As it stands, there are currently 28,601 student loans active in Estonia, loaned by commercial banks. According to data from the Bank of Estonia (Eesti Pank), a total of €60.1 million in student loans has been borrowed.
Banks are lending money to students at an interest rate of 5 percent. The state guarantees banks these loans at full trust, meaning student loans are essentially risk-free for commercial banks, totalling up to €3 million yearly in risk-free profit.
Last year, a maximum of €2,500 in student loans was available for one student. Loan limits will remain at that level for next year as well.
Swedbank is the market leader in student loans. Gätlyn Mägi, consumer finance area manager at Swedbank Estonia, said the bank has borrowed money to nearly 18,000 clients and the total balance of student loans at the bank is €37 million.
Mägi added: “Looking at this data, we can say that the demand for student loans is in a downward trend.”
A student has two options to apply for a student loan. Firstly, loans which are secured with real estate, but most loan takers apply for a loan by suretyship of two persons. There are a total of 421 loans secured by real estate, compared to 27,795 loans secured by suretyship.
In addition to those, there are 385 unsecured loans, which according to the Bank of Estonia are services handled as student loans that are not related to national loans. The conditions of these unsecured loans depend on the product and service and security is not always required.
Evelin Tammearu, sales manager of SEB Bank’s private customer segment, also noted that the popularity of student loans has decreased.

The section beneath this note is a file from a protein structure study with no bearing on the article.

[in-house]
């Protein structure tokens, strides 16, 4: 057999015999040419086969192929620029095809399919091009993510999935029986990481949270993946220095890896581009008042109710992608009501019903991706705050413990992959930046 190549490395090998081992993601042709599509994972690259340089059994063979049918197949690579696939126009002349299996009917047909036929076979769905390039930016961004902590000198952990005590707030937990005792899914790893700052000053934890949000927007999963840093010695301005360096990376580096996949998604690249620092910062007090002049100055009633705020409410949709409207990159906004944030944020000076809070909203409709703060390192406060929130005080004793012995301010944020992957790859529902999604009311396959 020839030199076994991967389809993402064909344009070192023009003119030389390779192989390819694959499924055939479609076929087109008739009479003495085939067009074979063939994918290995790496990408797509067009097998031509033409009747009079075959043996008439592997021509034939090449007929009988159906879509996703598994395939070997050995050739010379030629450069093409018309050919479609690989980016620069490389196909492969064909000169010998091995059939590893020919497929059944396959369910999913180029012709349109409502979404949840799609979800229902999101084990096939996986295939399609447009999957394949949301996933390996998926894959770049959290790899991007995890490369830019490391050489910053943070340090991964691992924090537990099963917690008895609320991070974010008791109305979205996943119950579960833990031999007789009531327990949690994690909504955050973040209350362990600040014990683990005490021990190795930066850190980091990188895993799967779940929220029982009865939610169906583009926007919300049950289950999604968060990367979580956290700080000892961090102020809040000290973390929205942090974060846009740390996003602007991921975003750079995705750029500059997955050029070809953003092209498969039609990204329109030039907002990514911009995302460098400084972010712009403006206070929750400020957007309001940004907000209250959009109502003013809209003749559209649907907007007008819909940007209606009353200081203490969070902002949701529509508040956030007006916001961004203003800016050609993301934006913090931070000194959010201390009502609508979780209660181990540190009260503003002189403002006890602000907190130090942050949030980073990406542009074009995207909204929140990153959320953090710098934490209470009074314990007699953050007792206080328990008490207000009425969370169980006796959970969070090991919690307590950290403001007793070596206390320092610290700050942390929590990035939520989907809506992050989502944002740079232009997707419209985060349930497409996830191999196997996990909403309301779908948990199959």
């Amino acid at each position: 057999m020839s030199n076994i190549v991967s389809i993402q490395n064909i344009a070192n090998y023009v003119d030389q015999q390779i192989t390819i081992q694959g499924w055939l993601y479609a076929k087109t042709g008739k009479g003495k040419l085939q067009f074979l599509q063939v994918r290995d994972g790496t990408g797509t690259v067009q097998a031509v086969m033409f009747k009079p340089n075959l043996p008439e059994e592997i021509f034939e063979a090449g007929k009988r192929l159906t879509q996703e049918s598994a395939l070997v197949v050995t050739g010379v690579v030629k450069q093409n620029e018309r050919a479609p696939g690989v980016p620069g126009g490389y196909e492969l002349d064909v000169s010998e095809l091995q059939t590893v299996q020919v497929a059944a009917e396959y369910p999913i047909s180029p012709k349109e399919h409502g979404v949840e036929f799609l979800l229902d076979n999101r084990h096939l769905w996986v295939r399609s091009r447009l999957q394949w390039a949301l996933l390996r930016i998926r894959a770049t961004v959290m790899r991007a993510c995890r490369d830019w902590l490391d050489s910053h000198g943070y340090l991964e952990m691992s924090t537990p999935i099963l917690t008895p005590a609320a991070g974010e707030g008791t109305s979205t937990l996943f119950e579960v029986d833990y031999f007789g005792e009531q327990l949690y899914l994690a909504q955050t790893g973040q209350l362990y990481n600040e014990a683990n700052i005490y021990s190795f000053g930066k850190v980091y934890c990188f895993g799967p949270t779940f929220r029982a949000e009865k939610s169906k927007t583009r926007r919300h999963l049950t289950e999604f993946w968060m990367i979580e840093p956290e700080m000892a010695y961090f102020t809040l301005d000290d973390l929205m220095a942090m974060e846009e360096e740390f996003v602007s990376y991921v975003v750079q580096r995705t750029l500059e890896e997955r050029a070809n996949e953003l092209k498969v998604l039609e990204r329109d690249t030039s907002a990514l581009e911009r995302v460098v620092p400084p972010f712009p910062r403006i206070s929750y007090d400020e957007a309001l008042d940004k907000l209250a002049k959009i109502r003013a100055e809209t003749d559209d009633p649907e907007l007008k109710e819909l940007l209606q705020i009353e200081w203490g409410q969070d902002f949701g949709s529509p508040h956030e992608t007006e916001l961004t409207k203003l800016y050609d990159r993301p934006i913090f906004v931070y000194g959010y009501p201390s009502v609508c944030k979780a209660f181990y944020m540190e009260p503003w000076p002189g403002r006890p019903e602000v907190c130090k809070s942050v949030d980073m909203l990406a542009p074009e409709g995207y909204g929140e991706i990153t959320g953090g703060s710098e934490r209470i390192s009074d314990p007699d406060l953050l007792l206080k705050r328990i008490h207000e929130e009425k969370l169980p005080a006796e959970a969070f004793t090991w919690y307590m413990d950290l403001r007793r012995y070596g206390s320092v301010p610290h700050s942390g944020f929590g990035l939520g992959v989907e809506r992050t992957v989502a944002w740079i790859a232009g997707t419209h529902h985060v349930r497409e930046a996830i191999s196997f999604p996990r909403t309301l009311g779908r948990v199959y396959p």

Tammearu said: “There are many reasons for this: a decrease in the amount of students, an increase in financial literacy, increase in general family welfare which allows for young students to be supported financially. The state-developed system of grants and scholarships is also helping.”
She added that a prime example of the decrease in popularity is seen in SEB’s student loan portfolio. From 2013/2014 to 2018/2019, the total balance of student loans went from €151 million to €65 million.
Tammearu explained: “Student loans are still a necessity for some clients, for example students in paid-only higher education and students abroad, also students from low-income families.”
SEB Bank’s position is that student loans no longer meet the students’ expectations and should be reorganized.
Coop Pank and Luminor stopped issuing student loans a couple of years ago. The newest participant in the student loan market is LHV, who has offered student loans for two years. According to Head of Retail Banking Financing Catlin Vatsel, the issuance of student loans is in an upward trend. The bank did not however publish any data.